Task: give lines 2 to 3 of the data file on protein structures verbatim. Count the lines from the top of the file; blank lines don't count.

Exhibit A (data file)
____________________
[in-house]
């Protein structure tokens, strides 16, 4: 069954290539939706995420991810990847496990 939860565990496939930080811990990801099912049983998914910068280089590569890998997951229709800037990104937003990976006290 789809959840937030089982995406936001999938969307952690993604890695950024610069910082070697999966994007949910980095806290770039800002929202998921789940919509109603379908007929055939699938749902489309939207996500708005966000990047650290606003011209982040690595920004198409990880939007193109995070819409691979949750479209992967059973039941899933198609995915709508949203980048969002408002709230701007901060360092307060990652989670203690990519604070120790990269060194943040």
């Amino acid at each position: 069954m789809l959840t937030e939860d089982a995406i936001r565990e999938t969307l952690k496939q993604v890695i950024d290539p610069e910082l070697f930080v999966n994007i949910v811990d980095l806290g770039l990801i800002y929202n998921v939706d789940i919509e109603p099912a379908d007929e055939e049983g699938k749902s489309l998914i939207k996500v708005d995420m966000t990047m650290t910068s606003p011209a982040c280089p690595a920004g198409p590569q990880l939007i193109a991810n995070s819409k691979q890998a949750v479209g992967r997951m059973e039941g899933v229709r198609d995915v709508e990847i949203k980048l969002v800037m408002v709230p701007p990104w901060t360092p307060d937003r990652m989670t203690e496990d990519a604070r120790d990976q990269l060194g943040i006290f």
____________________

């Protein structure tokens, strides 16, 4: 069954290539939706995420991810990847496990 939860565990496939930080811990990801099912049983998914910068280089590569890998997951229709800037990104937003990976006290 789809959840937030089982995406936001999938969307952690993604890695950024610069910082070697999966994007949910980095806290770039800002929202998921789940919509109603379908007929055939699938749902489309939207996500708005966000990047650290606003011209982040690595920004198409990880939007193109995070819409691979949750479209992967059973039941899933198609995915709508949203980048969002408002709230701007901060360092307060990652989670203690990519604070120790990269060194943040």
């Amino acid at each position: 069954m789809l959840t937030e939860d089982a995406i936001r565990e999938t969307l952690k496939q993604v890695i950024d290539p610069e910082l070697f930080v999966n994007i949910v811990d980095l806290g770039l990801i800002y929202n998921v939706d789940i919509e109603p099912a379908d007929e055939e049983g699938k749902s489309l998914i939207k996500v708005d995420m966000t990047m650290t910068s606003p011209a982040c280089p690595a920004g198409p590569q990880l939007i193109a991810n995070s819409k691979q890998a949750v479209g992967r997951m059973e039941g899933v229709r198609d995915v709508e990847i949203k980048l969002v800037m408002v709230p701007p990104w901060t360092p307060d937003r990652m989670t203690e496990d990519a604070r120790d990976q990269l060194g943040i006290f």